I worked with a co-worker who said he doesn’t work hard, he works smart. His idea of working smart was having someone else do his work. This is more than delegating, he simply used his authority to have everyone do his work. He took credit when his team’s hard work shined; but he always blamed others when mistakes were made.
To him, the “buck” does not stop with him.
Working with someone who doesn’t do their part is very stressful.
You may have to work even harder and put in more time to cover your peer’s lack. Even if you get everything finished, you may feel resentment watching them text their friends and stay on social media all day while you make sure projects are on track and take care of problems.
Whether you are a co-worker or a manager, there are ways to discourage slacking. Consider these tips for keeping your peace of mind while promoting productivity and comradery.
What to Do When the Slacker is Your Co-worker
1. Focus on productivity.
As frustrating as it can be, put your emotions aside and figure out whether you colleague’s behavior really affects your job. Otherwise, it’s probably not worthwhile to pursue the issue.
2. Assess the situation.
Laziness isn’t the only reason why employees neglect their responsibilities. There may be an underlying situation. For instance, your colleague could have a chronic illness that affects their productivity, or there could be distracted by trouble at home. In any case, you may want to think about how to approach the situation.
3. Strengthen your relationship with your co-worker.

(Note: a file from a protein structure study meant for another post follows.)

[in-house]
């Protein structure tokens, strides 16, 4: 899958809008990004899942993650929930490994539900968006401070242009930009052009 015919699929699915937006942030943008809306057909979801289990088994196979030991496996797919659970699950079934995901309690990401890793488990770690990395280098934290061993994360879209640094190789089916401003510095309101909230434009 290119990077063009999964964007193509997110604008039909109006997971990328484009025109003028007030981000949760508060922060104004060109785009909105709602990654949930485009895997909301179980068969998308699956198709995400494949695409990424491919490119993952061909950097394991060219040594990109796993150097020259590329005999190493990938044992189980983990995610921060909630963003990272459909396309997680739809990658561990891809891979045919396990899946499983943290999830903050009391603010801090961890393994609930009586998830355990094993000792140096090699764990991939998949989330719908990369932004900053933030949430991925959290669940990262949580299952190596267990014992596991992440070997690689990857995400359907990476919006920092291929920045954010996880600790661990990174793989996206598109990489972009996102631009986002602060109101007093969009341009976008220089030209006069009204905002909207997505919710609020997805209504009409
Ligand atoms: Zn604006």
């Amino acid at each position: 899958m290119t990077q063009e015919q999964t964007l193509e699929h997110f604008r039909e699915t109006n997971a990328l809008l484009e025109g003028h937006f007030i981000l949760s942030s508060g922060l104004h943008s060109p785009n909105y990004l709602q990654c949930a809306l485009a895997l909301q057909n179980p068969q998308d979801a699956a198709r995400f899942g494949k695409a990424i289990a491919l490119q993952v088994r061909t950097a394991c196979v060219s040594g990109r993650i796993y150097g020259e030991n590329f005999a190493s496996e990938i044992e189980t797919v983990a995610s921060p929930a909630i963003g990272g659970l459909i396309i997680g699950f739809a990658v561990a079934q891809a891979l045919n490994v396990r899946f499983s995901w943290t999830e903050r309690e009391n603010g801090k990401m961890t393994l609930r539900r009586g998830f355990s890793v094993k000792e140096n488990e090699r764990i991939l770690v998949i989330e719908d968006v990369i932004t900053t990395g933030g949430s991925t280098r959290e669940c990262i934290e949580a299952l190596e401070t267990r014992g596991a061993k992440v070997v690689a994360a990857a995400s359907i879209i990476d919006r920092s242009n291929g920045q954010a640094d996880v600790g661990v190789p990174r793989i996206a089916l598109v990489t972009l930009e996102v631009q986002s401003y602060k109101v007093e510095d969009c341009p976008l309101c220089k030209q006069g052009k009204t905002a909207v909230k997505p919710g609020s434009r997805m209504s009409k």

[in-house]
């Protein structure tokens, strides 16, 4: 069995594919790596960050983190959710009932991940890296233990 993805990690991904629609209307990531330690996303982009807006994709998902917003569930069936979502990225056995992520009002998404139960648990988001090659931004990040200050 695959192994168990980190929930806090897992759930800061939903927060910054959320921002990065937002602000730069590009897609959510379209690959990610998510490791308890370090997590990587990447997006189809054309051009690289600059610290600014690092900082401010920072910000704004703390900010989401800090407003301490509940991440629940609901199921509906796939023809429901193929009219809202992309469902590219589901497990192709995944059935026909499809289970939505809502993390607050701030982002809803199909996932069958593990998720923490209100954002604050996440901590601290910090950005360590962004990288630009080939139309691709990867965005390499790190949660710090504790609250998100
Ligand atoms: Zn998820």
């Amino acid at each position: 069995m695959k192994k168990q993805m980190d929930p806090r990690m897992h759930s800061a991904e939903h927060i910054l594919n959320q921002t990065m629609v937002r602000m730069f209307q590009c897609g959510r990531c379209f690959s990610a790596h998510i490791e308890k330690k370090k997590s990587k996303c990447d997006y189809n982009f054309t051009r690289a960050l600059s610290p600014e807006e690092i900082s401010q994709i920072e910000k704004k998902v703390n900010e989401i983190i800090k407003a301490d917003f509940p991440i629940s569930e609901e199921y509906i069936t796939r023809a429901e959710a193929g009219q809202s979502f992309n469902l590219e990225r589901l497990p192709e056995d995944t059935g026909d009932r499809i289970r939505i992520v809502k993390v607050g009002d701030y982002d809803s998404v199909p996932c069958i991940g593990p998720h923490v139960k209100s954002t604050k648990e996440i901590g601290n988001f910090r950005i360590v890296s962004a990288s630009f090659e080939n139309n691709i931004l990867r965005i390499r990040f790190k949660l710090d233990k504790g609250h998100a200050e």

Build a connection with your peer through collaboration. When your teammate feels like they are part of the solution, they will most likely want to avoid letting you down.
4. Revise the process.
If discussions deadlock, you may need to act on your own. Is there a way to restructure your job to bypass the co-worker who misses deadlines?
5. Fill in the gaps.
Similarly, maybe you can cover the tasks that are slipping through the cracks. This may be feasible if it tasks are minor.
6. Speak with your boss.
For more serious cases, consider speaking to your supervisor if you and your coworker are unable to find a mutual resolution. Document specific examples of how your teammate’s behavior impacts the company.
How to Deal with Slackers When You’re a Manager
1. Share the mission.
Employees will feel more engaged and motivated if they understand the purpose behind their activities. Talk about how their efforts contribute to the good of the organization and help others.
2. Clarify roles.
Give staff members unique responsibilities to increase accountability. Design tasks that leverage their personal strengths.
3. Establish measurable goals.
Employees may underperform if standards are imprecise. Set targets they can aim for, like making 10 calls an hour or bringing in 12 new clients each year.
4. Reward progress.
Follow up to let employees know that their accomplishments are noticed and appreciated. Praise them for taking on a heavier workload successfully. Reward the entire office to reinforce a sense of teamwork.
5. Offer training.
If workers are fall behind due to lack of confidence in their abilities, provide resources to upgrade their skills. Online courses, workshops and seminars are excellent ways to provide training.
6. Decrease the size of the team.
In large teams, it is easy to become lost in the crowd. Smaller teams allow for everyone to be seen and individual performance is more conspicuous. Employees may work harder on these teams since their performance is in the open.
7. Ask for input.
If you’re unsure how to proceed, ask the employee for feedback. They may be able to suggest whether they need closer supervision or a quieter workspace. Just being consulted may help them to feel more engaged.
8. Limit cyber-slacking.
The internet has spawned more ways to waste time. Create policies that set reasonable limits and define appropriate sites. Set a good example – limit your non-work-related browsing.
If office productivity is suffering at your organization due to employees who slack on the job, there are ways to overcome it. Dial down the tension by focusing on the positive aspects of your work and create opportunities for everyone on the team to give 100%.